Medieval ringwork at Clay Hill

Overview

Heritage Category: Scheduled Monument

List Entry Number: 1013064

Date first listed: 17-Nov-1964

Date of most recent amendment: 03-May-1991

Map

Ordnance survey map of Medieval ringwork at Clay Hill
© Crown Copyright and database right 2018. All rights reserved. Ordnance Survey Licence number 100024900.
© British Crown and SeaZone Solutions Limited 2018. All rights reserved. Licence number 102006.006.
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Location

The building or site itself may lie within the boundary of more than one authority.

County: East Sussex

District: Lewes (District Authority)

Parish: Ringmer

National Grid Reference: TQ 44904 14300

Summary

Legacy Record - This information may be included in the List Entry Details.

Reasons for Designation

Ringworks are medieval fortifications built and occupied from the late Anglo-Saxon period to the later 12th century. They comprised a small defended area containing buildings which was surrounded or partly surrounded by a substantial ditch and a bank surmounted by a timber palisade or, rarely, a stone wall. Occasionally a more lightly defended embanked enclosure, the bailey, adjoined the ringwork. Ringworks acted as strongholds for military operations and in some cases as defended aristocratic or manorial settlements. They are rare nationally with only 200 recorded examples and less than 60 with baileys. As such, and as one of a limited number and very restricted range of Anglo-Saxon and Norman fortifications, ringworks are of particular significance to our understanding of the period.

Despite the disturbance caused by excavation and wartime digging, the monument survives well and retains considerable archaeological potential. It is one of only a dozen known examples in the South-East.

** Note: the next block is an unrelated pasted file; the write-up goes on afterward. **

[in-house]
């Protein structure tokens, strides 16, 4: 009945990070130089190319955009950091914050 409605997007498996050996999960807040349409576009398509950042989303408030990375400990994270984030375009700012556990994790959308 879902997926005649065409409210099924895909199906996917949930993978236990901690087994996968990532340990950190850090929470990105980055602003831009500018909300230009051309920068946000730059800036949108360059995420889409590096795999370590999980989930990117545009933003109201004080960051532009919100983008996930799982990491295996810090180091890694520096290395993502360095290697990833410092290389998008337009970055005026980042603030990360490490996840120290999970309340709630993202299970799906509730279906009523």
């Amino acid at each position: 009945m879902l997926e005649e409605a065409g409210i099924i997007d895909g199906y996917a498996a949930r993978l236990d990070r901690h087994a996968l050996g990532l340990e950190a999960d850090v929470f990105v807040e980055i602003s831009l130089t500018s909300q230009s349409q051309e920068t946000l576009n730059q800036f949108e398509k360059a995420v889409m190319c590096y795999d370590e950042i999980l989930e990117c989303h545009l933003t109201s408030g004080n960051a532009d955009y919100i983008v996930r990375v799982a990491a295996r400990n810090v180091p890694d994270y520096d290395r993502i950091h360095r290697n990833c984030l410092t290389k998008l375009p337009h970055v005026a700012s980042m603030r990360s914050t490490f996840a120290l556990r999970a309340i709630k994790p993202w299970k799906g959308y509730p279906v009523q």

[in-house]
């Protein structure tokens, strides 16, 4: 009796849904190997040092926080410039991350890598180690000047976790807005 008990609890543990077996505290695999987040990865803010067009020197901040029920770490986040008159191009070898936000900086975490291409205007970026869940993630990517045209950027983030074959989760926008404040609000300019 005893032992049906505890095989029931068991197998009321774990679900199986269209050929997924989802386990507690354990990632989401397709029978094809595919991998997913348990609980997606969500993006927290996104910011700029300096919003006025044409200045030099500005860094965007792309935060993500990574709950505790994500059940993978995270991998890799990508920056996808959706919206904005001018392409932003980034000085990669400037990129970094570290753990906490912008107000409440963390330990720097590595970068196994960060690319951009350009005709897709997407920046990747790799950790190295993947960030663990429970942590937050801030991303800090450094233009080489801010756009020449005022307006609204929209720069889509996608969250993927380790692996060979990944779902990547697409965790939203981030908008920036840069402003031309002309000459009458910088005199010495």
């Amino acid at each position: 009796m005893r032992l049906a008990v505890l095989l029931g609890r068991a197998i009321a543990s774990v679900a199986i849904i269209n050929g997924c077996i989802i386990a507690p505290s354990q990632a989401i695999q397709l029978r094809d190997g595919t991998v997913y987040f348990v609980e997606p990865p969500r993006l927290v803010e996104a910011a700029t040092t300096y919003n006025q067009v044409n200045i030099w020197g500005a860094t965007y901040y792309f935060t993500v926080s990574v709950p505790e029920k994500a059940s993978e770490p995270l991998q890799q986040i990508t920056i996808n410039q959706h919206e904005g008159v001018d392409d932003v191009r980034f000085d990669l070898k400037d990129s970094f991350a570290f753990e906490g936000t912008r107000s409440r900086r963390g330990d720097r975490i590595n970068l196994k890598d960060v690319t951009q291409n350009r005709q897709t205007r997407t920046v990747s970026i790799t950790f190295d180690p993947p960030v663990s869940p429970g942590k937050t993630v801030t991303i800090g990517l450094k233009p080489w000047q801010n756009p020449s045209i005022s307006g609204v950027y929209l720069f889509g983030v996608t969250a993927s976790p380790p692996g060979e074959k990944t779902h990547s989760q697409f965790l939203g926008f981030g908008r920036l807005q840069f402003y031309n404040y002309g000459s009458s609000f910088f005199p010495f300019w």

History

Legacy Record - This information may be included in the List Entry Details.

Details

The earthwork east of Clay Hill is a ringwork dating to the late Anglo- Saxon/early Norman period. The monument includes a ditch of varying depth and up to 7m across, the earth from which was used to create a mound some 2.5m high and 40m in diameter. The top of the mound was strengthened further by a 1.5m high bank around its edge, and in all likelihood by a wooden palisade. The small area within the bank provided the site for buildings and perhaps a watchtower. Access was gained through an entrance on the eastern side, represented by a 7m gap in the bank, beyond which the remains of a wooden bridge can be expected to survive. Small-scale excavations at the site in 1922 recovered Norman or early medieval pottery. A plan completed at the same time shows that the bank on the top of the mound was formerly continuous apart from at the entrance. It also demonstrates the existence of the ditch around the northern side of the mound. Wartime emplacements and more recent ploughing have partially obscured these features.

MAP EXTRACT The site of the monument is shown on the attached map extract. It includes a 2 metre boundary around the archaeological features, considered to be essential for the monument's support and preservation.

Legacy

The contents of this record have been generated from a legacy data system.

Legacy System number: 12777

Legacy System: RSM

Sources

Books and journals
Toms, H S, Sussex Archaeological Collections, (1922)
Other
Leach,P.E., MPP Single Monument Class Description - Ringworks, (1988)
TQ 41 SW 5,

End of official listing